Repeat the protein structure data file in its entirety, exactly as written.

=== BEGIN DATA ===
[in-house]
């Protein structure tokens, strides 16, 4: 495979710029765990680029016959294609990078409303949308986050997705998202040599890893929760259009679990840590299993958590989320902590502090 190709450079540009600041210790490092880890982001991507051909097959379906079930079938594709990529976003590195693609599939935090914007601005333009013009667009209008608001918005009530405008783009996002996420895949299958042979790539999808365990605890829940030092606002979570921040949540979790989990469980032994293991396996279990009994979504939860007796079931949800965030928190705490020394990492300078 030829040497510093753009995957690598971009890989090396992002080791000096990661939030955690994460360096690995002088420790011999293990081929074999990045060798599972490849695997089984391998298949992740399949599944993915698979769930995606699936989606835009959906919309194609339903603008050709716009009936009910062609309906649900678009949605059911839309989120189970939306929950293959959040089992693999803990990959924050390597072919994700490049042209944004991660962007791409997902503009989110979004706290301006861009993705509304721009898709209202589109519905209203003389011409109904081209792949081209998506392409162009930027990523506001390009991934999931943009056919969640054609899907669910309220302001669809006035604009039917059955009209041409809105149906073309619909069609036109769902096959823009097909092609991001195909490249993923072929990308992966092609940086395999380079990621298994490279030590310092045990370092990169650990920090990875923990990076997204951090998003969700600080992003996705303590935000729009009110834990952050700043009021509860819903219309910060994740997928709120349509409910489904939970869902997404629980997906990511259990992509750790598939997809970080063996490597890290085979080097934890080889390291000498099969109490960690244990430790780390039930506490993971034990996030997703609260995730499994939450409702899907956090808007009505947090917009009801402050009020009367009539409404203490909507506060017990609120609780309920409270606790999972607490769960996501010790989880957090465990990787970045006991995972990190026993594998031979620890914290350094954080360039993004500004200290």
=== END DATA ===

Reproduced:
[in-house]
């Protein structure tokens, strides 16, 4: 495979710029765990680029016959294609990078409303949308986050997705998202040599890893929760259009679990840590299993958590989320902590502090 190709450079540009600041210790490092880890982001991507051909097959379906079930079938594709990529976003590195693609599939935090914007601005333009013009667009209008608001918005009530405008783009996002996420895949299958042979790539999808365990605890829940030092606002979570921040949540979790989990469980032994293991396996279990009994979504939860007796079931949800965030928190705490020394990492300078 030829040497510093753009995957690598971009890989090396992002080791000096990661939030955690994460360096690995002088420790011999293990081929074999990045060798599972490849695997089984391998298949992740399949599944993915698979769930995606699936989606835009959906919309194609339903603008050709716009009936009910062609309906649900678009949605059911839309989120189970939306929950293959959040089992693999803990990959924050390597072919994700490049042209944004991660962007791409997902503009989110979004706290301006861009993705509304721009898709209202589109519905209203003389011409109904081209792949081209998506392409162009930027990523506001390009991934999931943009056919969640054609899907669910309220302001669809006035604009039917059955009209041409809105149906073309619909069609036109769902096959823009097909092609991001195909490249993923072929990308992966092609940086395999380079990621298994490279030590310092045990370092990169650990920090990875923990990076997204951090998003969700600080992003996705303590935000729009009110834990952050700043009021509860819903219309910060994740997928709120349509409910489904939970869902997404629980997906990511259990992509750790598939997809970080063996490597890290085979080097934890080889390291000498099969109490960690244990430790780390039930506490993971034990996030997703609260995730499994939450409702899907956090808007009505947090917009009801402050009020009367009539409404203490909507506060017990609120609780309920409270606790999972607490769960996501010790989880957090465990990787970045006991995972990190026993594998031979620890914290350094954080360039993004500004200290």